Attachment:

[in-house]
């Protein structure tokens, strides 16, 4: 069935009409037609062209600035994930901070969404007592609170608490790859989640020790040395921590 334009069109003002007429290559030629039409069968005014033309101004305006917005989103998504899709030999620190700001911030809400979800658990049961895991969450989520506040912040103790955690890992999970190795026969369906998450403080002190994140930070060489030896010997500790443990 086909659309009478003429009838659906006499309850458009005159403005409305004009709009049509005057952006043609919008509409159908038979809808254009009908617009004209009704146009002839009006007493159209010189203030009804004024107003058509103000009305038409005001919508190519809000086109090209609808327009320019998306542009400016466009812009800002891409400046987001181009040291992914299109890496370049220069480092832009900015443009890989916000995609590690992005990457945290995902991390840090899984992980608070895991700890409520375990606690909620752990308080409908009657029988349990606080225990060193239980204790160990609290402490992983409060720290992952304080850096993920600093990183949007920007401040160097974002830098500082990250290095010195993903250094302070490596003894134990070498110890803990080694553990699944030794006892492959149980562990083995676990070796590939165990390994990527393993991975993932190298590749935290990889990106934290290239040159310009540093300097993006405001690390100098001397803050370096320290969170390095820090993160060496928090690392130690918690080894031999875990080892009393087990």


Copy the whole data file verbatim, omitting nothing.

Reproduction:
[in-house]
């Protein structure tokens, strides 16, 4: 069935009409037609062209600035994930901070969404007592609170608490790859989640020790040395921590 334009069109003002007429290559030629039409069968005014033309101004305006917005989103998504899709030999620190700001911030809400979800658990049961895991969450989520506040912040103790955690890992999970190795026969369906998450403080002190994140930070060489030896010997500790443990 086909659309009478003429009838659906006499309850458009005159403005409305004009709009049509005057952006043609919008509409159908038979809808254009009908617009004209009704146009002839009006007493159209010189203030009804004024107003058509103000009305038409005001919508190519809000086109090209609808327009320019998306542009400016466009812009800002891409400046987001181009040291992914299109890496370049220069480092832009900015443009890989916000995609590690992005990457945290995902991390840090899984992980608070895991700890409520375990606690909620752990308080409908009657029988349990606080225990060193239980204790160990609290402490992983409060720290992952304080850096993920600093990183949007920007401040160097974002830098500082990250290095010195993903250094302070490596003894134990070498110890803990080694553990699944030794006892492959149980562990083995676990070796590939165990390994990527393993991975993932190298590749935290990889990106934290290239040159310009540093300097993006405001690390100098001397803050370096320290969170390095820090993160060496928090690392130690918690080894031999875990080892009393087990």